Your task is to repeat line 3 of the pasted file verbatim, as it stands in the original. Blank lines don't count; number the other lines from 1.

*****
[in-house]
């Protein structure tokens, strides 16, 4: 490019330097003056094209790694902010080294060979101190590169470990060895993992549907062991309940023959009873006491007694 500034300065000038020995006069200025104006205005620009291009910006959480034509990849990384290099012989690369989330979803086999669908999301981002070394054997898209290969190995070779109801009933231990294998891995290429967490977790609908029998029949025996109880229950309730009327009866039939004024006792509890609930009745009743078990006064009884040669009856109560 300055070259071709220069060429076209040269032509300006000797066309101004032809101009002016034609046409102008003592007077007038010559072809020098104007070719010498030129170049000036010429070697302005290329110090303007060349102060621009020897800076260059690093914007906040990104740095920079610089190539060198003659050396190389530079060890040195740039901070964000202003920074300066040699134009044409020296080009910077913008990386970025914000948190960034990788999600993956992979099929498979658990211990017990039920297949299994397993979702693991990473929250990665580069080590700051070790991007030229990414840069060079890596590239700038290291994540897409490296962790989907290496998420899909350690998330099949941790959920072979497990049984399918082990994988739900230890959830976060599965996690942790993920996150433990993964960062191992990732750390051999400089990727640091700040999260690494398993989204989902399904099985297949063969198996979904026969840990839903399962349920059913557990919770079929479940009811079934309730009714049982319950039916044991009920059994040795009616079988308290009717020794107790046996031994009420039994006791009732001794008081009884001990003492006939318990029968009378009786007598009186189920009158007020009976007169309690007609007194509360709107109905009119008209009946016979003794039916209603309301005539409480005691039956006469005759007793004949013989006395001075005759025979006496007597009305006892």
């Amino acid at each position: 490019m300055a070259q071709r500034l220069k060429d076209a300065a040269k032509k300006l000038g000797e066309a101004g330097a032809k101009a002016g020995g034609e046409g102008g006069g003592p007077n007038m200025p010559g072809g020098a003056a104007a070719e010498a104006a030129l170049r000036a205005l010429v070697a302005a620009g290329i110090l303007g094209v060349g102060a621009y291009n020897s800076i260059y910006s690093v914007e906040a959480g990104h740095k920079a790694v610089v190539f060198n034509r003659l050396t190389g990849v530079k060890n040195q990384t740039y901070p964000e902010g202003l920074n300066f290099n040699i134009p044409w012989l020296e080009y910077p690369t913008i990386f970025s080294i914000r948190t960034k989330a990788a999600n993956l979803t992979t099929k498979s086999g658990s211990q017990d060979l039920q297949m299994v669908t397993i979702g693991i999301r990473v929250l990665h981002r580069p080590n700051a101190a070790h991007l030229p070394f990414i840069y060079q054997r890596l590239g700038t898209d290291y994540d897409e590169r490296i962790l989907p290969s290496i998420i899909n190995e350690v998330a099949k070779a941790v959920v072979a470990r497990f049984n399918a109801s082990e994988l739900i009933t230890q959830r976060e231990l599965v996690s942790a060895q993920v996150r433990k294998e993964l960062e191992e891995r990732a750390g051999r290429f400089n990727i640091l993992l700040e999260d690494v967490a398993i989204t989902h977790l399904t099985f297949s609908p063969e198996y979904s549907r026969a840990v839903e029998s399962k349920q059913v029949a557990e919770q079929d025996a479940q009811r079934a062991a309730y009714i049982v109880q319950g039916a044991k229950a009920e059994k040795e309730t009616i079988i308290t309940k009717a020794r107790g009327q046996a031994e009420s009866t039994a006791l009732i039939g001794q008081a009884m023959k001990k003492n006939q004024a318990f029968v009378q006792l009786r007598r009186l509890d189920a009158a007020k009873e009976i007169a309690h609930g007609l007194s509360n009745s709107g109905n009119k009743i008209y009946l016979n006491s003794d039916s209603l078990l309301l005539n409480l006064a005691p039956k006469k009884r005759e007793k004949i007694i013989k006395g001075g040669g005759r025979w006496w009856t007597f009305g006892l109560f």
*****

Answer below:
């Amino acid at each position: 490019m300055a070259q071709r500034l220069k060429d076209a300065a040269k032509k300006l000038g000797e066309a101004g330097a032809k101009a002016g020995g034609e046409g102008g006069g003592p007077n007038m200025p010559g072809g020098a003056a104007a070719e010498a104006a030129l170049r000036a205005l010429v070697a302005a620009g290329i110090l303007g094209v060349g102060a621009y291009n020897s800076i260059y910006s690093v914007e906040a959480g990104h740095k920079a790694v610089v190539f060198n034509r003659l050396t190389g990849v530079k060890n040195q990384t740039y901070p964000e902010g202003l920074n300066f290099n040699i134009p044409w012989l020296e080009y910077p690369t913008i990386f970025s080294i914000r948190t960034k989330a990788a999600n993956l979803t992979t099929k498979s086999g658990s211990q017990d060979l039920q297949m299994v669908t397993i979702g693991i999301r990473v929250l990665h981002r580069p080590n700051a101190a070790h991007l030229p070394f990414i840069y060079q054997r890596l590239g700038t898209d290291y994540d897409e590169r490296i962790l989907p290969s290496i998420i899909n190995e350690v998330a099949k070779a941790v959920v072979a470990r497990f049984n399918a109801s082990e994988l739900i009933t230890q959830r976060e231990l599965v996690s942790a060895q993920v996150r433990k294998e993964l960062e191992e891995r990732a750390g051999r290429f400089n990727i640091l993992l700040e999260d690494v967490a398993i989204t989902h977790l399904t099985f297949s609908p063969e198996y979904s549907r026969a840990v839903e029998s399962k349920q059913v029949a557990e919770q079929d025996a479940q009811r079934a062991a309730y009714i049982v109880q319950g039916a044991k229950a009920e059994k040795e309730t009616i079988i308290t309940k009717a020794r107790g009327q046996a031994e009420s009866t039994a006791l009732i039939g001794q008081a009884m023959k001990k003492n006939q004024a318990f029968v009378q006792l009786r007598r009186l509890d189920a009158a007020k009873e009976i007169a309690h609930g007609l007194s509360n009745s709107g109905n009119k009743i008209y009946l016979n006491s003794d039916s209603l078990l309301l005539n409480l006064a005691p039956k006469k009884r005759e007793k004949i007694i013989k006395g001075g040669g005759r025979w006496w009856t007597f009305g006892l109560f």